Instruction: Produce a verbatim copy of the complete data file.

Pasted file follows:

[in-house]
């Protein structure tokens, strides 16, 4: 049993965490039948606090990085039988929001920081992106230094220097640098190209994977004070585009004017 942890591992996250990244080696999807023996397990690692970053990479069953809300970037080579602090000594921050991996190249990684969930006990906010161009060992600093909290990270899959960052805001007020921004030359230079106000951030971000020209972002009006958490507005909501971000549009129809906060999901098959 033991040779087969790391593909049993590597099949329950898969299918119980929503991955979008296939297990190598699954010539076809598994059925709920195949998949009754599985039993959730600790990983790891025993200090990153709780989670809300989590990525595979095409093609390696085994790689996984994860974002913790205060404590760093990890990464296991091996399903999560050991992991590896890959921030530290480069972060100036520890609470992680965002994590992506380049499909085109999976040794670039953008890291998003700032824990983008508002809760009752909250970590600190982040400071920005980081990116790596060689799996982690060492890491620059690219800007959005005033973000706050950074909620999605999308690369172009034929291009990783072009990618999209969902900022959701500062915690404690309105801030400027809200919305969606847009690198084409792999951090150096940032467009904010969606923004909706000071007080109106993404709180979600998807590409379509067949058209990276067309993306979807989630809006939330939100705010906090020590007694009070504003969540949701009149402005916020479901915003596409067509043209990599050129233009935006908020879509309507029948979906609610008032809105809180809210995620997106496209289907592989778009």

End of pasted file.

[in-house]
């Protein structure tokens, strides 16, 4: 049993965490039948606090990085039988929001920081992106230094220097640098190209994977004070585009004017 942890591992996250990244080696999807023996397990690692970053990479069953809300970037080579602090000594921050991996190249990684969930006990906010161009060992600093909290990270899959960052805001007020921004030359230079106000951030971000020209972002009006958490507005909501971000549009129809906060999901098959 033991040779087969790391593909049993590597099949329950898969299918119980929503991955979008296939297990190598699954010539076809598994059925709920195949998949009754599985039993959730600790990983790891025993200090990153709780989670809300989590990525595979095409093609390696085994790689996984994860974002913790205060404590760093990890990464296991091996399903999560050991992991590896890959921030530290480069972060100036520890609470992680965002994590992506380049499909085109999976040794670039953008890291998003700032824990983008508002809760009752909250970590600190982040400071920005980081990116790596060689799996982690060492890491620059690219800007959005005033973000706050950074909620999605999308690369172009034929291009990783072009990618999209969902900022959701500062915690404690309105801030400027809200919305969606847009690198084409792999951090150096940032467009904010969606923004909706000071007080109106993404709180979600998807590409379509067949058209990276067309993306979807989630809006939330939100705010906090020590007694009070504003969540949701009149402005916020479901915003596409067509043209990599050129233009935006908020879509309507029948979906609610008032809105809180809210995620997106496209289907592989778009």